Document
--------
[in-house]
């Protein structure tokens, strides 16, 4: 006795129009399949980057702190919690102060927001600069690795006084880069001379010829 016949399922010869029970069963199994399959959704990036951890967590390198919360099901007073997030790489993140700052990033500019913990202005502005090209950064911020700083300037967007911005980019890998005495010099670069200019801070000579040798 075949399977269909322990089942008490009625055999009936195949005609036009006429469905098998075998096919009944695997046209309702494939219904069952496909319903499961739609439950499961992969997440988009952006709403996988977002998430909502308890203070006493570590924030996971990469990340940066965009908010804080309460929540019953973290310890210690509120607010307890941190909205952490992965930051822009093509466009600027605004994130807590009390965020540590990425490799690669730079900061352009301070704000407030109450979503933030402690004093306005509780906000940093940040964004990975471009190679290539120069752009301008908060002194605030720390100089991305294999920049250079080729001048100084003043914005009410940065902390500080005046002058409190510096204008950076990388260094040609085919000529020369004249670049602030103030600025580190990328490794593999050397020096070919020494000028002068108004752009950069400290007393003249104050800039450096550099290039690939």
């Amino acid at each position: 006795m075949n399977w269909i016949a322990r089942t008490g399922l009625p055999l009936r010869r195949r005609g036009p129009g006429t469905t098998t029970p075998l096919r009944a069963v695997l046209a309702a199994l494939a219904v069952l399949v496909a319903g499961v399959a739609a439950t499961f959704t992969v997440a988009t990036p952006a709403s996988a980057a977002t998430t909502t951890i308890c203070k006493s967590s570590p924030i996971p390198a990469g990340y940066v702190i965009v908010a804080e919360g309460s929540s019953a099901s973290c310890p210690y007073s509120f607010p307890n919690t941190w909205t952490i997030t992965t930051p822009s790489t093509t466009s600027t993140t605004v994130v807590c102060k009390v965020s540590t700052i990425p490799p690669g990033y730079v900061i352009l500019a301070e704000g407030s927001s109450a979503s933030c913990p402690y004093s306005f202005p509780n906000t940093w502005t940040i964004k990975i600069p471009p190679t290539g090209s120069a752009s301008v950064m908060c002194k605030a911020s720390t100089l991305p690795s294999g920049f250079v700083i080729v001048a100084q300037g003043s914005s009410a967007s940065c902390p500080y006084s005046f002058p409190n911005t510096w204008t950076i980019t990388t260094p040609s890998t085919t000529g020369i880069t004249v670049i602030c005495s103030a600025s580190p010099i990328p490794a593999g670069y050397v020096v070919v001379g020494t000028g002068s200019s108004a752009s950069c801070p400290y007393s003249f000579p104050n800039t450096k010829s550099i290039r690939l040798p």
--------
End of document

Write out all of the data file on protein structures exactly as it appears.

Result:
[in-house]
């Protein structure tokens, strides 16, 4: 006795129009399949980057702190919690102060927001600069690795006084880069001379010829 016949399922010869029970069963199994399959959704990036951890967590390198919360099901007073997030790489993140700052990033500019913990202005502005090209950064911020700083300037967007911005980019890998005495010099670069200019801070000579040798 075949399977269909322990089942008490009625055999009936195949005609036009006429469905098998075998096919009944695997046209309702494939219904069952496909319903499961739609439950499961992969997440988009952006709403996988977002998430909502308890203070006493570590924030996971990469990340940066965009908010804080309460929540019953973290310890210690509120607010307890941190909205952490992965930051822009093509466009600027605004994130807590009390965020540590990425490799690669730079900061352009301070704000407030109450979503933030402690004093306005509780906000940093940040964004990975471009190679290539120069752009301008908060002194605030720390100089991305294999920049250079080729001048100084003043914005009410940065902390500080005046002058409190510096204008950076990388260094040609085919000529020369004249670049602030103030600025580190990328490794593999050397020096070919020494000028002068108004752009950069400290007393003249104050800039450096550099290039690939």
């Amino acid at each position: 006795m075949n399977w269909i016949a322990r089942t008490g399922l009625p055999l009936r010869r195949r005609g036009p129009g006429t469905t098998t029970p075998l096919r009944a069963v695997l046209a309702a199994l494939a219904v069952l399949v496909a319903g499961v399959a739609a439950t499961f959704t992969v997440a988009t990036p952006a709403s996988a980057a977002t998430t909502t951890i308890c203070k006493s967590s570590p924030i996971p390198a990469g990340y940066v702190i965009v908010a804080e919360g309460s929540s019953a099901s973290c310890p210690y007073s509120f607010p307890n919690t941190w909205t952490i997030t992965t930051p822009s790489t093509t466009s600027t993140t605004v994130v807590c102060k009390v965020s540590t700052i990425p490799p690669g990033y730079v900061i352009l500019a301070e704000g407030s927001s109450a979503s933030c913990p402690y004093s306005f202005p509780n906000t940093w502005t940040i964004k990975i600069p471009p190679t290539g090209s120069a752009s301008v950064m908060c002194k605030a911020s720390t100089l991305p690795s294999g920049f250079v700083i080729v001048a100084q300037g003043s914005s009410a967007s940065c902390p500080y006084s005046f002058p409190n911005t510096w204008t950076i980019t990388t260094p040609s890998t085919t000529g020369i880069t004249v670049i602030c005495s103030a600025s580190p010099i990328p490794a593999g670069y050397v020096v070919v001379g020494t000028g002068s200019s108004a752009s950069c801070p400290y007393s003249f000579p104050n800039t450096k010829s550099i290039r690939l040798p």